Sri Lanka’s COVID-19 situation becoming as bad as India’s – JVP

Bimal Ratnayake - JVP

Sri Lanka’s COVID-19 situation is slowly turning as bad as India’s, warned JVP politburo member Bimal Ratnayake. He expressed these views at a Media conference yesterday (3) and accused the Government of being unprepared despite dealing with the pandemic for more than a year.

Ratnayake said the Government is now calling this the third wave the New Year cluster, despite finding cases across the island. He opined that the Government should adopt scientific measures if they are to successfully control this new wave. “We understand the economic impact of shutting down the country, but the primary objective should always be to protect the lives of the people,” Ratnayake asserted.

He alleged that the Government is putting businesses first and the lives of the people second. Dr. Nalinda Jayatissa, who also spoke at the briefing, said that by 8 April, scientists had identified the UK variant of COVID-19 in Sri Lanka. Following this the President, Health Minister and other authorities were informed. However, Dr. Jayatissa questioned if the Government took any steps at allfollowing this revelation.

He warned that ICU beds and oxygen stores of the country are running low. Dr. Jayatissa alleged that even travel restriction recommendations made by the Ministry of Health are being defeated by higher-ups. He added that to contain the spread of COVID-19, certain restrictions of movement must be adopted.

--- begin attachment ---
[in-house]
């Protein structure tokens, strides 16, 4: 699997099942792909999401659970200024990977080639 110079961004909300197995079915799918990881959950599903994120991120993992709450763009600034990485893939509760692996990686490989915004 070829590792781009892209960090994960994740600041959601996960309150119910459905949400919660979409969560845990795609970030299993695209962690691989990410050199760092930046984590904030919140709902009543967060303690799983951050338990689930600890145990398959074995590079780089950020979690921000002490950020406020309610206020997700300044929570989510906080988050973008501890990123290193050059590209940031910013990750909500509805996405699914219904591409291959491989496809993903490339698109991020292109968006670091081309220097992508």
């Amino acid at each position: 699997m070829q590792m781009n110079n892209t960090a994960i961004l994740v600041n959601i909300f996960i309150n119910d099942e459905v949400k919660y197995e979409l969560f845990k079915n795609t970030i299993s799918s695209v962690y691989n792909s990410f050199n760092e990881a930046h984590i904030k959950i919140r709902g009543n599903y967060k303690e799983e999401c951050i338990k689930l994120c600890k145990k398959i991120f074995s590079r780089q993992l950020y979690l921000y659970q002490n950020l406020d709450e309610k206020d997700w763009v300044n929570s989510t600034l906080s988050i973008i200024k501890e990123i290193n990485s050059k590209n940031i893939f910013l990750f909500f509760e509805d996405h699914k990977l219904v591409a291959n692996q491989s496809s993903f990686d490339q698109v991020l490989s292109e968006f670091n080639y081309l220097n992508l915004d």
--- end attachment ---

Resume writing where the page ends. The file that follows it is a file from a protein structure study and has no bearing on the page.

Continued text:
If these restrictions are not imposed when necessary, then COVID-19 will spread further and he noted that important activities, such as children being able to attend schools, will be further delayed. He also noted that when Sri Lanka received 1.2 million doses of the COVID-19 vaccine, international groups had asked Sri Lanka to inoculate according to a plan. These guidelines stated that half the doses should be kept for the second dose.

However, the Government gave the vaccine to as many people as they could instead of following these international guidelines, Dr. Jayatissa said. As a result, the deadline for the second dose was pushed from three weeks to six weeks to 12 weeks. Now, they are trying to administer a second dose from a different vaccine due to a shortage, Dr. Jayatissa claimed. “This is entirely unscientific.”

He urged the Government to swiftly administer the second dose, at least for front line workers. Dr. Jayatissa stressed that the only way to prevent loss of life is for the Government to listen to experts and follow their recommendations and Dr. Jayatissa urged the Government to implement their.

(Source: Ceylon Today – By Treshan Fernando)